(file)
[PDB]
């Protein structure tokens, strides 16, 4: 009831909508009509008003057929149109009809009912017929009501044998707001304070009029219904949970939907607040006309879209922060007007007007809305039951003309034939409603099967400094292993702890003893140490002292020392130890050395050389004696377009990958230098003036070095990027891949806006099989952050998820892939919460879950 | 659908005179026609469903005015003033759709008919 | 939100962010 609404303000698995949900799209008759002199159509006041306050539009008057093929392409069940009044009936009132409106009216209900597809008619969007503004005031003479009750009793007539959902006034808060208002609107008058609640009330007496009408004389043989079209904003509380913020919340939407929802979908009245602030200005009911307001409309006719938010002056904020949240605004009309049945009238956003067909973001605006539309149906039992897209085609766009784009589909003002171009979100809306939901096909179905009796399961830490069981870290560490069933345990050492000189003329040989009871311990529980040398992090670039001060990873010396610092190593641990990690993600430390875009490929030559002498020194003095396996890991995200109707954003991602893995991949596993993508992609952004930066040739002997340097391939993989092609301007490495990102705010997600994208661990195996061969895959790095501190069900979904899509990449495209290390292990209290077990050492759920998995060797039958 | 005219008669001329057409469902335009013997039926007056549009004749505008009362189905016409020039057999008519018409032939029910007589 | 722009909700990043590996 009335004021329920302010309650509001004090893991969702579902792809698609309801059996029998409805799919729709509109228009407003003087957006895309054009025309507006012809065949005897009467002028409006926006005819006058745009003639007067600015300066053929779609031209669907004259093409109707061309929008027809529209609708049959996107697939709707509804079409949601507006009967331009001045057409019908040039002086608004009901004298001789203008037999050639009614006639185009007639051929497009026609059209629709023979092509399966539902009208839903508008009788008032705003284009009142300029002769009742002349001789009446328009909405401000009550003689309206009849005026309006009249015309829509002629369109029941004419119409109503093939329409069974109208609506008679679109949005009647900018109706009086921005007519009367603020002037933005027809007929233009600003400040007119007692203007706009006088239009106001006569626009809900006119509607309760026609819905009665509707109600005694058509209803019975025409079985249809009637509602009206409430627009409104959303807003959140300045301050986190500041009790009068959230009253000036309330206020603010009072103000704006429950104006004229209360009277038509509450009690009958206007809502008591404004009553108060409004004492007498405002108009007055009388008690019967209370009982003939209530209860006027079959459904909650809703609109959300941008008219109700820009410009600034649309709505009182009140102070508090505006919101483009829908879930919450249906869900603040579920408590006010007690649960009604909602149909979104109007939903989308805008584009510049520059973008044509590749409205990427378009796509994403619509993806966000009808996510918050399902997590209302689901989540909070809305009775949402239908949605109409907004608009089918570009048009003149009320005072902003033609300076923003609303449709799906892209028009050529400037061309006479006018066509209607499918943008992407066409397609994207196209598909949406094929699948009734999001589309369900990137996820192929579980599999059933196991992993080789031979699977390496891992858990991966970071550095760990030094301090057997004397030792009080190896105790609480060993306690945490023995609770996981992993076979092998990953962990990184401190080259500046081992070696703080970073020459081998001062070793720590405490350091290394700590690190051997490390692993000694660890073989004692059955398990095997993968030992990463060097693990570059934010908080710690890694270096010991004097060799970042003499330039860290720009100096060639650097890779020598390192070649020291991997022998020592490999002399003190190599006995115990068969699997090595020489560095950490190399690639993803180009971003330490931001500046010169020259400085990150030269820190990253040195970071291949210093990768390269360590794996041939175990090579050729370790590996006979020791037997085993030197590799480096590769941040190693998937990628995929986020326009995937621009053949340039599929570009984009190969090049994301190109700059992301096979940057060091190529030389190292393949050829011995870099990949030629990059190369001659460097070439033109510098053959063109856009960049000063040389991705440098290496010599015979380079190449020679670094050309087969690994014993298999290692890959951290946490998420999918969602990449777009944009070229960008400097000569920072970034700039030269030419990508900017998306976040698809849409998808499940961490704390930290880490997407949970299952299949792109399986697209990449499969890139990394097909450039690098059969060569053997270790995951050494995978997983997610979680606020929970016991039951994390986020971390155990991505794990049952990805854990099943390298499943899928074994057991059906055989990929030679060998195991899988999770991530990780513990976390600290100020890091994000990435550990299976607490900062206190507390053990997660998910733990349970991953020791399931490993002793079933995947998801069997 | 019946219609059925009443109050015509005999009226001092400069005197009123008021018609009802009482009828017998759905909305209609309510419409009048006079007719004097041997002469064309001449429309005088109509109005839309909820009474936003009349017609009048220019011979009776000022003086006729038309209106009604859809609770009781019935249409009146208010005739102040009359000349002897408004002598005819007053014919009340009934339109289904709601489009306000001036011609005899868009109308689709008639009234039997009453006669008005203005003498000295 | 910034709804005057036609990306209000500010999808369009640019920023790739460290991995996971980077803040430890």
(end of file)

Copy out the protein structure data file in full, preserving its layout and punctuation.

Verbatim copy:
[PDB]
């Protein structure tokens, strides 16, 4: 009831909508009509008003057929149109009809009912017929009501044998707001304070009029219904949970939907607040006309879209922060007007007007809305039951003309034939409603099967400094292993702890003893140490002292020392130890050395050389004696377009990958230098003036070095990027891949806006099989952050998820892939919460879950 | 659908005179026609469903005015003033759709008919 | 939100962010 609404303000698995949900799209008759002199159509006041306050539009008057093929392409069940009044009936009132409106009216209900597809008619969007503004005031003479009750009793007539959902006034808060208002609107008058609640009330007496009408004389043989079209904003509380913020919340939407929802979908009245602030200005009911307001409309006719938010002056904020949240605004009309049945009238956003067909973001605006539309149906039992897209085609766009784009589909003002171009979100809306939901096909179905009796399961830490069981870290560490069933345990050492000189003329040989009871311990529980040398992090670039001060990873010396610092190593641990990690993600430390875009490929030559002498020194003095396996890991995200109707954003991602893995991949596993993508992609952004930066040739002997340097391939993989092609301007490495990102705010997600994208661990195996061969895959790095501190069900979904899509990449495209290390292990209290077990050492759920998995060797039958 | 005219008669001329057409469902335009013997039926007056549009004749505008009362189905016409020039057999008519018409032939029910007589 | 722009909700990043590996 009335004021329920302010309650509001004090893991969702579902792809698609309801059996029998409805799919729709509109228009407003003087957006895309054009025309507006012809065949005897009467002028409006926006005819006058745009003639007067600015300066053929779609031209669907004259093409109707061309929008027809529209609708049959996107697939709707509804079409949601507006009967331009001045057409019908040039002086608004009901004298001789203008037999050639009614006639185009007639051929497009026609059209629709023979092509399966539902009208839903508008009788008032705003284009009142300029002769009742002349001789009446328009909405401000009550003689309206009849005026309006009249015309829509002629369109029941004419119409109503093939329409069974109208609506008679679109949005009647900018109706009086921005007519009367603020002037933005027809007929233009600003400040007119007692203007706009006088239009106001006569626009809900006119509607309760026609819905009665509707109600005694058509209803019975025409079985249809009637509602009206409430627009409104959303807003959140300045301050986190500041009790009068959230009253000036309330206020603010009072103000704006429950104006004229209360009277038509509450009690009958206007809502008591404004009553108060409004004492007498405002108009007055009388008690019967209370009982003939209530209860006027079959459904909650809703609109959300941008008219109700820009410009600034649309709505009182009140102070508090505006919101483009829908879930919450249906869900603040579920408590006010007690649960009604909602149909979104109007939903989308805008584009510049520059973008044509590749409205990427378009796509994403619509993806966000009808996510918050399902997590209302689901989540909070809305009775949402239908949605109409907004608009089918570009048009003149009320005072902003033609300076923003609303449709799906892209028009050529400037061309006479006018066509209607499918943008992407066409397609994207196209598909949406094929699948009734999001589309369900990137996820192929579980599999059933196991992993080789031979699977390496891992858990991966970071550095760990030094301090057997004397030792009080190896105790609480060993306690945490023995609770996981992993076979092998990953962990990184401190080259500046081992070696703080970073020459081998001062070793720590405490350091290394700590690190051997490390692993000694660890073989004692059955398990095997993968030992990463060097693990570059934010908080710690890694270096010991004097060799970042003499330039860290720009100096060639650097890779020598390192070649020291991997022998020592490999002399003190190599006995115990068969699997090595020489560095950490190399690639993803180009971003330490931001500046010169020259400085990150030269820190990253040195970071291949210093990768390269360590794996041939175990090579050729370790590996006979020791037997085993030197590799480096590769941040190693998937990628995929986020326009995937621009053949340039599929570009984009190969090049994301190109700059992301096979940057060091190529030389190292393949050829011995870099990949030629990059190369001659460097070439033109510098053959063109856009960049000063040389991705440098290496010599015979380079190449020679670094050309087969690994014993298999290692890959951290946490998420999918969602990449777009944009070229960008400097000569920072970034700039030269030419990508900017998306976040698809849409998808499940961490704390930290880490997407949970299952299949792109399986697209990449499969890139990394097909450039690098059969060569053997270790995951050494995978997983997610979680606020929970016991039951994390986020971390155990991505794990049952990805854990099943390298499943899928074994057991059906055989990929030679060998195991899988999770991530990780513990976390600290100020890091994000990435550990299976607490900062206190507390053990997660998910733990349970991953020791399931490993002793079933995947998801069997 | 019946219609059925009443109050015509005999009226001092400069005197009123008021018609009802009482009828017998759905909305209609309510419409009048006079007719004097041997002469064309001449429309005088109509109005839309909820009474936003009349017609009048220019011979009776000022003086006729038309209106009604859809609770009781019935249409009146208010005739102040009359000349002897408004002598005819007053014919009340009934339109289904709601489009306000001036011609005899868009109308689709008639009234039997009453006669008005203005003498000295 | 910034709804005057036609990306209000500010999808369009640019920023790739460290991995996971980077803040430890």